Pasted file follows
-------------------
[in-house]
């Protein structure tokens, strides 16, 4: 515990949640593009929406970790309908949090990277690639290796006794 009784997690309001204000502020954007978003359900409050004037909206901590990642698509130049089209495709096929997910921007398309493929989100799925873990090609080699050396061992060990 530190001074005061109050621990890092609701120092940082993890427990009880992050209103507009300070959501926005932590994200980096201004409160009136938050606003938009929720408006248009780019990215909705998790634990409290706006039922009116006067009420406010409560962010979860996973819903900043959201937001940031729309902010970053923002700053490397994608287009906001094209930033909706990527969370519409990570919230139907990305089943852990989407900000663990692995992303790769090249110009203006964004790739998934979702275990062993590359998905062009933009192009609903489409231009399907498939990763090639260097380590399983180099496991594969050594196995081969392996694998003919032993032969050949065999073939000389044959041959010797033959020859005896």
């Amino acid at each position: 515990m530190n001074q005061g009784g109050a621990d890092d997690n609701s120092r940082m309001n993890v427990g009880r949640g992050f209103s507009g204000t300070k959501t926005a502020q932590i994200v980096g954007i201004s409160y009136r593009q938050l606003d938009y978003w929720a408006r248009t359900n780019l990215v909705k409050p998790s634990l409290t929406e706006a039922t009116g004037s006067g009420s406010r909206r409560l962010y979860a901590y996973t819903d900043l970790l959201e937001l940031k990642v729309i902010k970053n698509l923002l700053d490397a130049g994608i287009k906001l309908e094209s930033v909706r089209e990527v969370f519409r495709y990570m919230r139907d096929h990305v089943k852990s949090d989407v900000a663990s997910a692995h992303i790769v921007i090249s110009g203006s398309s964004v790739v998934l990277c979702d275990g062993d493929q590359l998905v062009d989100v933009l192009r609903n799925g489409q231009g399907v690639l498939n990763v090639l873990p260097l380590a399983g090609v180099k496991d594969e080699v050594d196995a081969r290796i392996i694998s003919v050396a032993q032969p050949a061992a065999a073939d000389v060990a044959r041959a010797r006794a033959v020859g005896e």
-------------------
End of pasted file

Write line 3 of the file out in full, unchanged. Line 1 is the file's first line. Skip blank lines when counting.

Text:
């Amino acid at each position: 515990m530190n001074q005061g009784g109050a621990d890092d997690n609701s120092r940082m309001n993890v427990g009880r949640g992050f209103s507009g204000t300070k959501t926005a502020q932590i994200v980096g954007i201004s409160y009136r593009q938050l606003d938009y978003w929720a408006r248009t359900n780019l990215v909705k409050p998790s634990l409290t929406e706006a039922t009116g004037s006067g009420s406010r909206r409560l962010y979860a901590y996973t819903d900043l970790l959201e937001l940031k990642v729309i902010k970053n698509l923002l700053d490397a130049g994608i287009k906001l309908e094209s930033v909706r089209e990527v969370f519409r495709y990570m919230r139907d096929h990305v089943k852990s949090d989407v900000a663990s997910a692995h992303i790769v921007i090249s110009g203006s398309s964004v790739v998934l990277c979702d275990g062993d493929q590359l998905v062009d989100v933009l192009r609903n799925g489409q231009g399907v690639l498939n990763v090639l873990p260097l380590a399983g090609v180099k496991d594969e080699v050594d196995a081969r290796i392996i694998s003919v050396a032993q032969p050949a061992a065999a073939d000389v060990a044959r041959a010797r006794a033959v020859g005896e």